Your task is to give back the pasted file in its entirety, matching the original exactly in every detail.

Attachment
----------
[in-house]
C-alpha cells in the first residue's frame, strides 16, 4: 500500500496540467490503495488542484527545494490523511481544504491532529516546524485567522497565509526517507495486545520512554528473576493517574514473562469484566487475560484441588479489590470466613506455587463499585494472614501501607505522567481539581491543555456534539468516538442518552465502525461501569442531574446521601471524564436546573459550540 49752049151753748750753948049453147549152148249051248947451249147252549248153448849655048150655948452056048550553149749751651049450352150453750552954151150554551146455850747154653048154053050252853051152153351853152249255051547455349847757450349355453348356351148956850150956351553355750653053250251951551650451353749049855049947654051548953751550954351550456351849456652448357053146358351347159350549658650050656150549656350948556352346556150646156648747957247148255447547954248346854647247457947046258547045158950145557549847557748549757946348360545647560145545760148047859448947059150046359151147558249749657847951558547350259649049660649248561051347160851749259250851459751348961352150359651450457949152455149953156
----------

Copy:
[in-house]
C-alpha cells in the first residue's frame, strides 16, 4: 500500500496540467490503495488542484527545494490523511481544504491532529516546524485567522497565509526517507495486545520512554528473576493517574514473562469484566487475560484441588479489590470466613506455587463499585494472614501501607505522567481539581491543555456534539468516538442518552465502525461501569442531574446521601471524564436546573459550540 49752049151753748750753948049453147549152148249051248947451249147252549248153448849655048150655948452056048550553149749751651049450352150453750552954151150554551146455850747154653048154053050252853051152153351853152249255051547455349847757450349355453348356351148956850150956351553355750653053250251951551650451353749049855049947654051548953751550954351550456351849456652448357053146358351347159350549658650050656150549656350948556352346556150646156648747957247148255447547954248346854647247457947046258547045158950145557549847557748549757946348360545647560145545760148047859448947059150046359151147558249749657847951558547350259649049660649248561051347160851749259250851459751348961352150359651450457949152455149953156